With one of the two remaining plaintiffs withdrawing their case against Apple in the lawsuit charging antitrust violations, the defense is seeking to discredit the remaining party. Apple wants evidence the individual purchased an iPod product during the three-year period in which DRM was used to deny iTunes competitors access to Apple MP3 players.
The class-action lawsuit seeks $350 million in damages from Apple for the company's use of digital rights management (DRM) software between September 2006 and March 2009. Apple says it prevented non-iTunes music from syncing with iPod devices to prevent malicious files from being uploaded to the device.
The plaintiffs asserted that the denial of third-party syncing services violated California's antitrust laws. Furthermore, iTunes is accused of deleted imported music without notifying users.
The case against Apple may be thrown out if the remaining plaintiff fails to produce evidence that she purchased an iPod during the three-year period in which Apple is accused of violating the antitrust laws.
Apple traced the serial number of an iPod owned by Marianna Rosen, the remaining plaintiff, and found that the device was purchased a few months after the period in question. The onus is now on Rosen and her council to produce evidence of the purchase of another Apple product that falls within the three-year term.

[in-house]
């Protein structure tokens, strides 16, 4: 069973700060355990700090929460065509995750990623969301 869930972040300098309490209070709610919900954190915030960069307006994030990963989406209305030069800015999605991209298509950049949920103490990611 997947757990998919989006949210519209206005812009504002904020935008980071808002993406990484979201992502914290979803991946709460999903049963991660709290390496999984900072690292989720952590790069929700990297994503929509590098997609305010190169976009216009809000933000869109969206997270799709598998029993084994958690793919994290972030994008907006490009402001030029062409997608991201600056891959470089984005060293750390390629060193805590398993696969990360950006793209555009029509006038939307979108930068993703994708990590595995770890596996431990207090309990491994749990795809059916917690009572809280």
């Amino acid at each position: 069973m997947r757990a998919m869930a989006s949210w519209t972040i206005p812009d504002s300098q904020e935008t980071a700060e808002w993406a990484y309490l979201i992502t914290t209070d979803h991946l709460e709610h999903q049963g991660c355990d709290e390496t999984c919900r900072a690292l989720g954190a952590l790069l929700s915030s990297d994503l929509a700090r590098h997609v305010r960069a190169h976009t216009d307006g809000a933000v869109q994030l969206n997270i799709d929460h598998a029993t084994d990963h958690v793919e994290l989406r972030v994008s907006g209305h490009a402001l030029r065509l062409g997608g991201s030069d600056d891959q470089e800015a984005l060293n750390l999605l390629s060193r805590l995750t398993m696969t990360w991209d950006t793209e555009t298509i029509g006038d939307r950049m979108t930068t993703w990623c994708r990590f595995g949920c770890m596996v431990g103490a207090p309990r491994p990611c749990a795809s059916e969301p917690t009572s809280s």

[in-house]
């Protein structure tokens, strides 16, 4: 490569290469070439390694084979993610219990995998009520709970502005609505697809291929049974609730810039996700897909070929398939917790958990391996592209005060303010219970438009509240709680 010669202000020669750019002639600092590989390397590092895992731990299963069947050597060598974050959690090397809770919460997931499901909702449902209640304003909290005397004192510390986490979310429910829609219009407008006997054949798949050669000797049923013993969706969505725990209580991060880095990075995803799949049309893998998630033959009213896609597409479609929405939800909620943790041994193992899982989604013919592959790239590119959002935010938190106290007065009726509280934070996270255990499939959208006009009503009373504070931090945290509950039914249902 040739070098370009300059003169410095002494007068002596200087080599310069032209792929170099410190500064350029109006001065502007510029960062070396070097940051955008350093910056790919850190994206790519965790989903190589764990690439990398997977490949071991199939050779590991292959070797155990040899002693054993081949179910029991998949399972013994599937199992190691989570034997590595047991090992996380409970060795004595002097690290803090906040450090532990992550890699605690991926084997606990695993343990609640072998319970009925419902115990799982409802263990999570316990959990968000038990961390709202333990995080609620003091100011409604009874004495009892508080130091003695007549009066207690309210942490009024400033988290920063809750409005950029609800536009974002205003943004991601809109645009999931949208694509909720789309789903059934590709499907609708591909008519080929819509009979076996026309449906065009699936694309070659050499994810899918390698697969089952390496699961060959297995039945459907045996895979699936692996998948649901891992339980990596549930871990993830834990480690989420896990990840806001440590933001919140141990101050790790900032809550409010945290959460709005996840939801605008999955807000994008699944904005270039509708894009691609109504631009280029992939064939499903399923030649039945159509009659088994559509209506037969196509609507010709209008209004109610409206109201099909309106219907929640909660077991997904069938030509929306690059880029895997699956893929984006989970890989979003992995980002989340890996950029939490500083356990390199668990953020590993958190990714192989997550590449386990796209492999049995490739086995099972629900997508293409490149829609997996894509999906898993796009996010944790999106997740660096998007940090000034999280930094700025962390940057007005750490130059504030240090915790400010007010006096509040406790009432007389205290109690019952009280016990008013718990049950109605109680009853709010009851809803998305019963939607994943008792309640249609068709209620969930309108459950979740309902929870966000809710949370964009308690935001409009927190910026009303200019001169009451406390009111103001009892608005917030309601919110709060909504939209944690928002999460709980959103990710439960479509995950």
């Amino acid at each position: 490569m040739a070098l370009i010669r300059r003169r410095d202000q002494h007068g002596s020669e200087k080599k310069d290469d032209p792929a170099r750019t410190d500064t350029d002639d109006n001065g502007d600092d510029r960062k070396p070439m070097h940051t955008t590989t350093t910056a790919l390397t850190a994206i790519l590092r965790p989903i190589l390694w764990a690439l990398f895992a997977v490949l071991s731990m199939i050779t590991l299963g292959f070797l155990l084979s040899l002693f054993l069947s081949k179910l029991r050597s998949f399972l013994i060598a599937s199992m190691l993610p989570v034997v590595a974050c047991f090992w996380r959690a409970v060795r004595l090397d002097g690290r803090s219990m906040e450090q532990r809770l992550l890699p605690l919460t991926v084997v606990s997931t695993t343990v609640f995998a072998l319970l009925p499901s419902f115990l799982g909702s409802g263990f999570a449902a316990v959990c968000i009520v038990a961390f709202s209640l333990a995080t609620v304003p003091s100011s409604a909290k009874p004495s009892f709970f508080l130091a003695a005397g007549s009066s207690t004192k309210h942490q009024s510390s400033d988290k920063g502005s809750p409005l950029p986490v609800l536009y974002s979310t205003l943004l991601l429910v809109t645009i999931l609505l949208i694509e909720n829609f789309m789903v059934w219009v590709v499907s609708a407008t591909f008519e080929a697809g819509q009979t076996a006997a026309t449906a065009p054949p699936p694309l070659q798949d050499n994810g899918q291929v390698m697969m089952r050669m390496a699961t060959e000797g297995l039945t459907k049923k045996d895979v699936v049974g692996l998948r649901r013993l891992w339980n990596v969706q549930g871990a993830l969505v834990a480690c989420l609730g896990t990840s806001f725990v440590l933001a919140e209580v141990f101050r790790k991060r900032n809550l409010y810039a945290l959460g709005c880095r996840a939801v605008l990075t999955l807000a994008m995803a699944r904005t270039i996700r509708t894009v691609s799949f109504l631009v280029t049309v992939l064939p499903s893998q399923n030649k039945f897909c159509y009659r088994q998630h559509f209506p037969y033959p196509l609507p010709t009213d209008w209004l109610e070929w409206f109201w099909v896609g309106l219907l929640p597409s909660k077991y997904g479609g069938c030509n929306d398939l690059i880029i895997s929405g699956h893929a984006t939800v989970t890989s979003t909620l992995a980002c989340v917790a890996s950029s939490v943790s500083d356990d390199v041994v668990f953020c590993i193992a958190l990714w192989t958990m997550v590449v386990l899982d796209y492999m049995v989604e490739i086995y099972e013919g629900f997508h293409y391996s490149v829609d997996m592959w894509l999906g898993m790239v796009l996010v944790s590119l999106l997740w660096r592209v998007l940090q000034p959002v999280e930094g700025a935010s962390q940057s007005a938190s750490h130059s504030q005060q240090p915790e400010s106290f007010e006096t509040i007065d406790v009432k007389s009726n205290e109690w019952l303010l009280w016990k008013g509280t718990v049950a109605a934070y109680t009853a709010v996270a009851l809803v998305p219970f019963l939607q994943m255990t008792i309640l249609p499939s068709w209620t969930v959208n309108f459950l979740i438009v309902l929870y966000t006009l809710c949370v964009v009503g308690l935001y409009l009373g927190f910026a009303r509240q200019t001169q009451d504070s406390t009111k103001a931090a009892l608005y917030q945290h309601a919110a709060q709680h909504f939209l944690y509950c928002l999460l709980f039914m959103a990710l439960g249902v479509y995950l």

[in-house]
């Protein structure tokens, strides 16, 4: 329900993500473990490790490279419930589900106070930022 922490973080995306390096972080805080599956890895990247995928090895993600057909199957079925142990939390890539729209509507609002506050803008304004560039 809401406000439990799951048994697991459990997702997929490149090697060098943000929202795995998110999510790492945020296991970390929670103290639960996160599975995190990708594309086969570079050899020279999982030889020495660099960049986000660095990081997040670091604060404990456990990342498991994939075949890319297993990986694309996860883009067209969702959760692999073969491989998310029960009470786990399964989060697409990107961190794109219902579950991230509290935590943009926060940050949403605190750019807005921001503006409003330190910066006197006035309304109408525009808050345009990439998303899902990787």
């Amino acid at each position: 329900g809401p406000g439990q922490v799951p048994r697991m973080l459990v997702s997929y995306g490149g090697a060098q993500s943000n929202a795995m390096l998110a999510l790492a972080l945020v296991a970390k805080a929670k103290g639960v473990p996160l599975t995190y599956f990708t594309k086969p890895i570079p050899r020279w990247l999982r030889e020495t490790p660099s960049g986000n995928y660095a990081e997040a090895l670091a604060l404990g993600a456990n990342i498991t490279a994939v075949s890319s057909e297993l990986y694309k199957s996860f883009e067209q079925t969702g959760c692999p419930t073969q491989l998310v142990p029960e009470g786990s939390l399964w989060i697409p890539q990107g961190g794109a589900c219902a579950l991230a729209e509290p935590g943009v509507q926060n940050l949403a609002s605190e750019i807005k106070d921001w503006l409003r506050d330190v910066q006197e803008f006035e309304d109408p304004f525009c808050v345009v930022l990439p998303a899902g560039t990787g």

"[Ms.] Rosen testified in court today that she had also purchased an iPod nano in the fall of 2007," states Apple's filing (PDF via the New York Times). "Apple has been unable to verify any purchase of an iPod nano by Ms. Rosen at any time, including the fall of 2007. Apple has requested that plaintiffs' counsel immediately provide Apple with any evidence reflecting any purchase by Ms. Rosen of an iPod Nano, as well as the serial number of the nano."
Judge Yvonne Gonzalez Rogers said she is concerned that she there isn't a plaintiff in the case and "that's a problem." The case is being heard in U.S. District Court in the Northern District of California.
If Rosen fails to produce evidence that she purchased an iPod during the term in question, the plaintiffs could bring in one of the other 8 million individuals who purchased an Apple MP3 player during the time covered by the lawsuit. And there appears to be a substitute ready and waiting.
Jeffrey Kowalski, of Michigan, is said to have reached out to the judge, indicating that he purchased an iPod Touch around May 2008.